How business and the arts can forge positive alliances

Anthony Harper has been a proud sponsor of the arts for many years. Our foundation sponsorship of the 2016 inaugural Pop-up Globe Theatre in Auckland was an outstanding success and we are delighted to also be the foundation sponsor for the 2017 season. Dr Miles Gregory, Artistic Director of the Pop-up Globe, has worked extensively in the theatre in the UK and New Zealand. Here he discusses how business and the arts can work together most effectively to forge positive alliances, with strong cultural, business and community benefits.

By Dr. Miles Gregory, Artistic Director of the Pop-up Globe Theatre

For hundreds of years, artists and arts organisations relied on patronage of wealthy individuals to support their work. By doing so, these individuals permitted artists to take risks and make great art that didn’t simply respond to commercial concerns. In return, patrons basked in the reflected glory of the artist, secure in the knowledge that they were contributing to the greater glory of society.

Today, the corporate world has supplanted the individual philanthropist as the most likely supporter of the arts. And, like the patrons of years gone by, corporate sponsors are looking for something in return.

In my experience the most successful collaborations between arts organisations and corporates are those where there’s a great alignment of values between partners - and where it’s not all about money.

For corporates, it’s important to remember all arts organisations are also businesses, although the scale of the business may differ greatly from the corporate partner. The Pop-up Globe is a business that happens to be working in the arts, a multi-million dollar company with - to date - over 170,000 customers, that employs a staff of over ninety people during its seasons.

It’s very important for both the corporate and arts organisation to understand from the outset what each other’s needs and expectations are – because frequently neither really understands what the other wants. Both need to be very clear about their goals and why they wish to enter into a partnership and, particularly for the arts organisation, realistic in their promises and confident they can deliver on them.

Theatre is by its very nature commercial. It’s the only art form where the product must be purchased at the point of performance. That’s not necessarily the case for fine art, sculpture, or music.  Because of this, it follows that live theatre must be made for the enjoyment of the consumer – mixing art and commerce. Theatre companies making good art are also likely to do good business - because the enjoyment of the audience is the aim of the business.

Theatre is also essentially a futures market. The product will be brought to the market months or even years in the future. Investors and producers must try to anticipate what the public will want then - and hope it is well matched with consumer taste at the point of consumption.

That process also means that, in any relationship between corporate business and the arts, the timing of the content needs to be aligned to what each business needs.  For instance, if the corporate’s major focus is on corporate hospitality, the event needs to be timed within the hospitality cycle.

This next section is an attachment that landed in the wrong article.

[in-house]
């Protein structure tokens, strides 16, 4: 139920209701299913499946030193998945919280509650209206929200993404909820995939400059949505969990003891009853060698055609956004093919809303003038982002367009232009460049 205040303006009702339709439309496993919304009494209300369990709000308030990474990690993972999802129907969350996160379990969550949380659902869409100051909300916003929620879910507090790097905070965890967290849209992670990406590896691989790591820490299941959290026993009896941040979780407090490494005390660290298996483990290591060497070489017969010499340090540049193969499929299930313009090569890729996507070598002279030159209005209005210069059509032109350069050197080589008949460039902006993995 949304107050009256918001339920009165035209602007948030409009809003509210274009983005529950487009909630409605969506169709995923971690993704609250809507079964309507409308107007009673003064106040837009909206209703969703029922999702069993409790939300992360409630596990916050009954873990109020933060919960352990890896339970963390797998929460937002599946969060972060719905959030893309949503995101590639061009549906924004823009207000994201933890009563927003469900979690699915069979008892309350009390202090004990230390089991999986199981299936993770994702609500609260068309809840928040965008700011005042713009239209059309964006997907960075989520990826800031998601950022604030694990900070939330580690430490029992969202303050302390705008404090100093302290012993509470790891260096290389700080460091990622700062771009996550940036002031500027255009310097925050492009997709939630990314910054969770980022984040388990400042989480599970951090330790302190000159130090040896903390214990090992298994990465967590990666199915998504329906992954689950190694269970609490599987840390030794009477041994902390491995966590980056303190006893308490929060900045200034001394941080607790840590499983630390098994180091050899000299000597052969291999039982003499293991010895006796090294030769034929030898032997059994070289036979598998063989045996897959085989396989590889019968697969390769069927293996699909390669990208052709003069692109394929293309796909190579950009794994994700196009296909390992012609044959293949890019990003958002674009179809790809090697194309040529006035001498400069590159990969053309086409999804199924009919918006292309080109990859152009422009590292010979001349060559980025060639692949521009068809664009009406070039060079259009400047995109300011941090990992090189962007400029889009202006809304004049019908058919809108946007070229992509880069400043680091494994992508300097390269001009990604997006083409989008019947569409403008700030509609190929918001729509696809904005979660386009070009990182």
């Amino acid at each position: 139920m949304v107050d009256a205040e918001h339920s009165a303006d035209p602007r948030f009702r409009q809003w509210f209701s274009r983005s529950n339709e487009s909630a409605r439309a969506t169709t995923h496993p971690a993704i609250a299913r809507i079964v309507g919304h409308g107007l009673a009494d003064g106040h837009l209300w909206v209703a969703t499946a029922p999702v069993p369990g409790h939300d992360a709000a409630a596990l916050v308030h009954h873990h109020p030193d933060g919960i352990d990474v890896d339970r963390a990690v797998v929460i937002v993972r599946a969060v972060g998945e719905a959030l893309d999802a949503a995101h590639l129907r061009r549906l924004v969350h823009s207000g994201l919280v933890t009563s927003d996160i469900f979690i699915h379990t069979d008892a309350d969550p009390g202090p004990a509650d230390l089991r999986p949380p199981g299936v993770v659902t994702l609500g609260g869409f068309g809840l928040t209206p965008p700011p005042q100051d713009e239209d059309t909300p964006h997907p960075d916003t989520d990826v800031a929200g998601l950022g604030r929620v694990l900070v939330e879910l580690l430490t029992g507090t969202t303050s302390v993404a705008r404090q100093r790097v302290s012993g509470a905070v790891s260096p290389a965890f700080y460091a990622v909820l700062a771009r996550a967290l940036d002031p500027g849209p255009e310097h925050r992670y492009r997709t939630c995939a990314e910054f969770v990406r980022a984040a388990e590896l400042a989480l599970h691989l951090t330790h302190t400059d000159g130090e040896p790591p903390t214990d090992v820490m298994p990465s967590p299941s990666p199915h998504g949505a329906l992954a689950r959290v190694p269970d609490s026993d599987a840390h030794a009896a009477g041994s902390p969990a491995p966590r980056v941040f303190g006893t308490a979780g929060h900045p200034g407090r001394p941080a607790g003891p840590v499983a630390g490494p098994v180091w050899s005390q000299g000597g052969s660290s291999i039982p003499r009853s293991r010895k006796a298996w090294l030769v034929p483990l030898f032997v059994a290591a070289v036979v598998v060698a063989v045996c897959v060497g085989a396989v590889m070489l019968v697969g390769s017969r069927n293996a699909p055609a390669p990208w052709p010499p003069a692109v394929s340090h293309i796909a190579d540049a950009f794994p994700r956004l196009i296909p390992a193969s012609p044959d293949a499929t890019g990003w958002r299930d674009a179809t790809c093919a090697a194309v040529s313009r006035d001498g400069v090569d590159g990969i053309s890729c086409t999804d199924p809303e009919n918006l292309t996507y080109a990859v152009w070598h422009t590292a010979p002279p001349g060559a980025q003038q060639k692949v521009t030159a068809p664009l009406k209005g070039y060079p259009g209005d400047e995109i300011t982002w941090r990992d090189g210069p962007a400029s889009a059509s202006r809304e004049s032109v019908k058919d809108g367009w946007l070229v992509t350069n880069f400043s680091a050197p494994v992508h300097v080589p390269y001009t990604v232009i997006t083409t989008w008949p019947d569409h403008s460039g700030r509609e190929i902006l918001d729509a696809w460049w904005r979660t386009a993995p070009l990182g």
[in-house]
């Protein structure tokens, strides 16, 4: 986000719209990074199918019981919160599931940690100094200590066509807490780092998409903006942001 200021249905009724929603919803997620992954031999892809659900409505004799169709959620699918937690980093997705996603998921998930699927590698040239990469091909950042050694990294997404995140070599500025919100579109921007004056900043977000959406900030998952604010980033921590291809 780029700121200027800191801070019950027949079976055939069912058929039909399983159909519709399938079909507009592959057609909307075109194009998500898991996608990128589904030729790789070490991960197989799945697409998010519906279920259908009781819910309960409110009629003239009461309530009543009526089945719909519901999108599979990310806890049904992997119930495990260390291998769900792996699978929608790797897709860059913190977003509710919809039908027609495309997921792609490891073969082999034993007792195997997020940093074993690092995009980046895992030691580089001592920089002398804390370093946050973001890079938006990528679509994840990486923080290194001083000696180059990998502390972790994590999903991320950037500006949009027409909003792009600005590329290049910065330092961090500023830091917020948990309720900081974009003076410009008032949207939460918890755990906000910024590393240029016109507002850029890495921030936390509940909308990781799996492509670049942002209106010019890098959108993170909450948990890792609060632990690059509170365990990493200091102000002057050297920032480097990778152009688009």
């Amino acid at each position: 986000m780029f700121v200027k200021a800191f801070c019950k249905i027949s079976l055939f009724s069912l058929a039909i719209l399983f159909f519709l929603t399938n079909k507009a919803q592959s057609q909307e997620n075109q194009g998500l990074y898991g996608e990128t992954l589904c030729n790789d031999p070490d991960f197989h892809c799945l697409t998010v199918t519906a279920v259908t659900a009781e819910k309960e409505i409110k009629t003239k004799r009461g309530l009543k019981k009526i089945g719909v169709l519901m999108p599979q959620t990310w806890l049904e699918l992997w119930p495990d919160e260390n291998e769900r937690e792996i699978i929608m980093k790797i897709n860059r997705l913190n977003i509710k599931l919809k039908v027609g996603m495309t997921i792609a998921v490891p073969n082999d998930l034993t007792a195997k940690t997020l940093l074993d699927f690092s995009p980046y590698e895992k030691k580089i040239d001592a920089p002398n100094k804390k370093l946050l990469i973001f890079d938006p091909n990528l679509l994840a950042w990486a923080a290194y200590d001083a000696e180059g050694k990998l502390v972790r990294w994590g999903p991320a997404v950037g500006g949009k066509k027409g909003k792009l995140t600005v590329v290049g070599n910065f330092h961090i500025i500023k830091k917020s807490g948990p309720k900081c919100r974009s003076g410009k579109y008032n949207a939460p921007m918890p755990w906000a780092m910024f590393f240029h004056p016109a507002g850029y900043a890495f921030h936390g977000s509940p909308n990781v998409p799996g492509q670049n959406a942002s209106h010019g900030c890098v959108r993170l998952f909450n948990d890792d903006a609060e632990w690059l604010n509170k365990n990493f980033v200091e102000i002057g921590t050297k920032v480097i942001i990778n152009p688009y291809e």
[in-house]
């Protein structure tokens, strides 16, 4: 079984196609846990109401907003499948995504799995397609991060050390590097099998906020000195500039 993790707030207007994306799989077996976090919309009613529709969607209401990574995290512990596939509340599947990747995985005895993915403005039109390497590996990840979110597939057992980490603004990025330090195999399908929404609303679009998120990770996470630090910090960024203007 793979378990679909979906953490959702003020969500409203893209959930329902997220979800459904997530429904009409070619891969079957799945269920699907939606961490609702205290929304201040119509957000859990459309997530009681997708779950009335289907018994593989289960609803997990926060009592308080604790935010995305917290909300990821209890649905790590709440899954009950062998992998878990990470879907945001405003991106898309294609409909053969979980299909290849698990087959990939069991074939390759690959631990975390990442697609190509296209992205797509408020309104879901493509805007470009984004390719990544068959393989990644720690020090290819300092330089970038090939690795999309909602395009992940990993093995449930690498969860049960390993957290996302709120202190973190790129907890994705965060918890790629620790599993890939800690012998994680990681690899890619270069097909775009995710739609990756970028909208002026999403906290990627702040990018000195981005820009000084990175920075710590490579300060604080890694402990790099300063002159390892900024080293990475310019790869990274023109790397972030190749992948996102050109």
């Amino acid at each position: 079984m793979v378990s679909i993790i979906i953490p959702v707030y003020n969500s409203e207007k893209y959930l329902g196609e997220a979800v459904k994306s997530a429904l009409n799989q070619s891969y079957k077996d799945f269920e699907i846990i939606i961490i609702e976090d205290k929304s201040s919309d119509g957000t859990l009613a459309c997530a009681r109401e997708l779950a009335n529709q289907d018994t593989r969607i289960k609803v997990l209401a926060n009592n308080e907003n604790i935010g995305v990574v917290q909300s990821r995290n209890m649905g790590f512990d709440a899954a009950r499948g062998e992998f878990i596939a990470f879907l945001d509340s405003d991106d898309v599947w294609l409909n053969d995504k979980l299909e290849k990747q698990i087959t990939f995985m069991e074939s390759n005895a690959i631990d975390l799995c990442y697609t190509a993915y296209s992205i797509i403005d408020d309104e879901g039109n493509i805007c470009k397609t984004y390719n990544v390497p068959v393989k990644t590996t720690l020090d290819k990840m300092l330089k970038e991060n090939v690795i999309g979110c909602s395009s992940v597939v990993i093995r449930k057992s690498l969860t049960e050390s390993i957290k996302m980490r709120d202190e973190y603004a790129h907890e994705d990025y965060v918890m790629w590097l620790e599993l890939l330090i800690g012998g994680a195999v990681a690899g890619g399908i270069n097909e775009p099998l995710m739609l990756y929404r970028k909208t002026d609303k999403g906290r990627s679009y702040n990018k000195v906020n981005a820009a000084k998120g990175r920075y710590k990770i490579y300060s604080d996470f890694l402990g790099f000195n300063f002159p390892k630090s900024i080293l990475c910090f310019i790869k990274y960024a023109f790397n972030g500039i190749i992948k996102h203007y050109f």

In the run-up to the first season of the Pop-up Globe, we were in discussion with several businesses regarding forming an alliance. Anthony Harper stood out - particularly for their enthusiasm for Pop-up Globe and their understanding of the enormous benefit it could bring to young people, especially through our $10 schools ticket initiative. Integrity is one of the core values for Anthony Harper, and also a core value for us. We had very good and frank conversations regarding exactly what they expected and what we could deliver.

Anthony Harper is very innovative and, as a firm with a long heritage, understands innovation comes through thorough understanding of the past.  Pop-up Globe also celebrates the past by translating it into the future. For us that is about how Shakespeare is performed today in New Zealand and globally, and for Anthony Harper it is about what it is means to be a corporate leader in modern New Zealand.

Also remarkable was Anthony Harper’s willingness to come on board before Pop-up Globe had even been built. They believed in us, and that’s something we’ll never forget. That alignment of values and shared understanding of the power of a vision resulted in a project that in its first year saw 20,000 schoolchildren from all over the country come to the Pop-up Globe.

It was like a pilgrimage. Overall, we sold 103,000 tickets in the first season - the equivalent of selling out London’s Old Vic for 100 nights.

Last, but not least, the business of theatre is to us the business of making magic. Magic - or incredible brand experience - is at the heart of good theatre. The Pop-up Globe focuses on audience experience and we even build the theatre so we can curate the most magical experience we can. The days when people went to see a show purely for its content are over. Corporates, like all audiences, now value the entire experience of an event. 

We’re delighted to work with Anthony Harper to bring the magic of Pop-up Globe to the world - and proof positive, if any was needed, that together arts organisations and businesses can create a world-changing synergy.

For full details of our Assembly series, click here.

Lythan Chapman website

Lythan Chapman

Business Development and Marketing Manager


P: +64 9 920 9271

M: +64 21 114 2291

More Thinking